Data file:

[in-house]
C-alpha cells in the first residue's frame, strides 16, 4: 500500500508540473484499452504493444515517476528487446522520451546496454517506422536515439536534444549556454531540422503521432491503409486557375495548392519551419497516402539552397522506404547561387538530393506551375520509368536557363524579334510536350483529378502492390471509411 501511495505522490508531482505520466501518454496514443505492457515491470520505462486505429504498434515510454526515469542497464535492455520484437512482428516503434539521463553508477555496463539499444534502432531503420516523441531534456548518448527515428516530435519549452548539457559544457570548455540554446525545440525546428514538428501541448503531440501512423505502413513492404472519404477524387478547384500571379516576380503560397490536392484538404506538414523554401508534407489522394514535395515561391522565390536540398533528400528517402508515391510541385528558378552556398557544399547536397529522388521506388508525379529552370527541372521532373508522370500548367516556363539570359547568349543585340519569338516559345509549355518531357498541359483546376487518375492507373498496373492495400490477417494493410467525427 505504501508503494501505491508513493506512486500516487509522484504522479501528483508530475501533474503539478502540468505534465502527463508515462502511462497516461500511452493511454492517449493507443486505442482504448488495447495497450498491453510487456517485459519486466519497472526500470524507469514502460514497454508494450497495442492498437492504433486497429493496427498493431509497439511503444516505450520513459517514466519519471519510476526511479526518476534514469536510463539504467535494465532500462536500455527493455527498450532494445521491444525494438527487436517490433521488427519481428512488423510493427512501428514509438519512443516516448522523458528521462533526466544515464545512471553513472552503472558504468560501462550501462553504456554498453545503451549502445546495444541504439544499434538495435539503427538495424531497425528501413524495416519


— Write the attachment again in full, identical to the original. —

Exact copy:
[in-house]
C-alpha cells in the first residue's frame, strides 16, 4: 500500500508540473484499452504493444515517476528487446522520451546496454517506422536515439536534444549556454531540422503521432491503409486557375495548392519551419497516402539552397522506404547561387538530393506551375520509368536557363524579334510536350483529378502492390471509411 501511495505522490508531482505520466501518454496514443505492457515491470520505462486505429504498434515510454526515469542497464535492455520484437512482428516503434539521463553508477555496463539499444534502432531503420516523441531534456548518448527515428516530435519549452548539457559544457570548455540554446525545440525546428514538428501541448503531440501512423505502413513492404472519404477524387478547384500571379516576380503560397490536392484538404506538414523554401508534407489522394514535395515561391522565390536540398533528400528517402508515391510541385528558378552556398557544399547536397529522388521506388508525379529552370527541372521532373508522370500548367516556363539570359547568349543585340519569338516559345509549355518531357498541359483546376487518375492507373498496373492495400490477417494493410467525427 505504501508503494501505491508513493506512486500516487509522484504522479501528483508530475501533474503539478502540468505534465502527463508515462502511462497516461500511452493511454492517449493507443486505442482504448488495447495497450498491453510487456517485459519486466519497472526500470524507469514502460514497454508494450497495442492498437492504433486497429493496427498493431509497439511503444516505450520513459517514466519519471519510476526511479526518476534514469536510463539504467535494465532500462536500455527493455527498450532494445521491444525494438527487436517490433521488427519481428512488423510493427512501428514509438519512443516516448522523458528521462533526466544515464545512471553513472552503472558504468560501462550501462553504456554498453545503451549502445546495444541504439544499434538495435539503427538495424531497425528501413524495416519